Liturgy Committee

The Liturgy Committee assists the pastor and pastoral staff in forming and maintaining a vision of liturgy which is truly the center of the life of the parish. That vision of liturgy is intimately linked to the desire of the church, “that all the faithful should be led to that fully conscious, and active participation in liturgical celebrations which is demanded by the very nature of the liturgy.
Such participation by the Christian people as “a chosen race, a royal priesthood, a holy nation, a redeemed people (1 Pet. 2:9; cf. 2:4-5), is their right and duty by reason of their baptism.” (CSL II 14) The committee is open to anyone with a passion for liturgy and a strong desire to learn more about it.
Members currently engaged in liturgical ministry are especially encouraged to consider joining. Meetings will be monthly with the dates to be determined. 
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Who are the members?
Committee members are parishioners, liturgical ministers and some members of the pastoral staff who are committed to worship as a priority.
They should have authenticity, integrity, respect, flexibility, courage, humility and a passion for crafting the worship experience (as well as a good sense of humor).
They should have an understanding of the power of the liturgy to transform hearts, lives and communities. Their formation in the theology of the sacraments should be ongoing. (each meeting includes a topic for brief discussion).
Their leadership skills will be nurtured and supported in service to the liturgy and the community.
An openness to experiences that develop and deepen relationships and understandings that can profoundly influence liturgical prayer is desirable.
These may include seminars and retreats that encourage dialogue and sharing of stories and values as well as intergenerational and multicultural social gatherings.
Most of all, members should be able to freely and reverently open their hearts to the profound experience of embracing Christ gathered, proclaimed, blessed, broken and shared.
What does it do? The Liturgy Committee’s function centers around 3 primary areas of responsibility: Preparation, Formation, Coordination and Reflection. Preparation: The liturgy committee supports and builds up the worship experience by means of long-term preparation.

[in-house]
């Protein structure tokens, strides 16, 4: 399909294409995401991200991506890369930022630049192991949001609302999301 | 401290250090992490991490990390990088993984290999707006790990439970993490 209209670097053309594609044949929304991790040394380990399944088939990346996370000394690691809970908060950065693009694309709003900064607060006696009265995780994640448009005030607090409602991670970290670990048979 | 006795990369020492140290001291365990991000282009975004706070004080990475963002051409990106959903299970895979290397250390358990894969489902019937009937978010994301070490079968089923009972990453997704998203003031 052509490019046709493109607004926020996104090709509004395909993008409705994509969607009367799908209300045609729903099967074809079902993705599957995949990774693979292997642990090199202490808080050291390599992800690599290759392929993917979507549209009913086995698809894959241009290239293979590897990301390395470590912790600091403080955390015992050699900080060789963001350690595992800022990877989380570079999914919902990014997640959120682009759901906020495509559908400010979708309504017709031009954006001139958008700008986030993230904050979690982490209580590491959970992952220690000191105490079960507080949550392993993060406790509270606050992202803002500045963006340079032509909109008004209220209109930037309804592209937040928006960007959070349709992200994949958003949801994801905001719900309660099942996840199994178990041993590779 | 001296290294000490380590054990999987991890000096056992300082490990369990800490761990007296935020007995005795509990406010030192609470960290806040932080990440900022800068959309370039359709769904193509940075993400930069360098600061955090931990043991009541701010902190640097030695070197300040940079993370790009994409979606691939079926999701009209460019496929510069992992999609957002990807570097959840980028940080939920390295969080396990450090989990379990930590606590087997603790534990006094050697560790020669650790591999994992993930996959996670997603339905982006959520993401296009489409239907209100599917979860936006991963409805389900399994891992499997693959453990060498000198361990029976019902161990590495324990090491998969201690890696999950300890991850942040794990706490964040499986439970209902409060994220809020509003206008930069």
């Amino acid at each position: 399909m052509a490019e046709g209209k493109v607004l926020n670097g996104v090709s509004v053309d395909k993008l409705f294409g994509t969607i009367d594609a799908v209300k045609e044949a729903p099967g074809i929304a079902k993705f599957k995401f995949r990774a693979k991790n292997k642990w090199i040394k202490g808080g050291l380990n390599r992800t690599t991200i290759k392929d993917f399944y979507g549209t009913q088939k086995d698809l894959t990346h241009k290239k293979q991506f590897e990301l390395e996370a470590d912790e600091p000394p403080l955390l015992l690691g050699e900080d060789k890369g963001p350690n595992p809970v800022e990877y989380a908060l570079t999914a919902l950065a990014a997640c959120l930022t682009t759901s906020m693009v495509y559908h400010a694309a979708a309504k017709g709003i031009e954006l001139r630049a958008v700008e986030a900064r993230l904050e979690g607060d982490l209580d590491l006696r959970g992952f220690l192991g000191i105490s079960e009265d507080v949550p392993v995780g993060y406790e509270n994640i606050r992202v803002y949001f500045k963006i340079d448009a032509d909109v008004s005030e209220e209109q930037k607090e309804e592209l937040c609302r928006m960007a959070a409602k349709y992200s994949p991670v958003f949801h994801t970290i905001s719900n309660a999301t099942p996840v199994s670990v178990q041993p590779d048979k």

This involves oversight of the “big picture” of parish liturgies across the entire liturgical year, establishing parish policy on matters of worship and setting goals for the liturgical life of the parish.
Because of its primary function as an advisory group, the committee, as a body, does not serve as the implementers. For example, the specific tasks of setting up for Mass, putting up the Advent wreath, etc., would fall to the person(s) who have that liturgical responsibility.
However, in preparing for a liturgical season, the liturgy committee might recommend how the environment best be appointed in keeping with the season and in accordance with the church’s liturgical norms.
The actual ordering and setup would be left to the person or subcommittee responsible for the church environment.
The liturgy committee should be active in recruiting talent for those subcommittees, and members of the committee may be tasked with initial oversight of a subcommittee until the process is running smoothly.
Formation: An important role of the parish liturgy committee is to provide opportunities for spiritual and practical formation for its own members, for the various liturgical ministers and for the parish as a whole.
This can be done by arranging guest speakers, by workshops, providing training resources and by including information about liturgy in parish bulletins and handouts.
Coordination: Certain liturgical ministers prepare and carry out certain functions by means of specialized knowledge and skills.
For example, pastoral musicians discern appropriate liturgical music and artists shape the liturgical environment. It is the responsibility of the liturgy committee to coordinate these various ministries (and others) and to ensure that they are carried out with a common understanding of the spirit and structure of the celebration.
Reflection: Looking back at the way feasts and seasons were celebrated is an important learning experience for those who prepare liturgy. What worked well that should be retained? What should be revised, improved or eliminated in the future?
Are our liturgies life-giving? Is the assembly able to participate easily in the liturgies?
Are we meeting the needs of the assembly at worship? In every season we strive to facilitate an experience of prayer drawing our community closer together in Christ.
Interested? Email Donna Cole: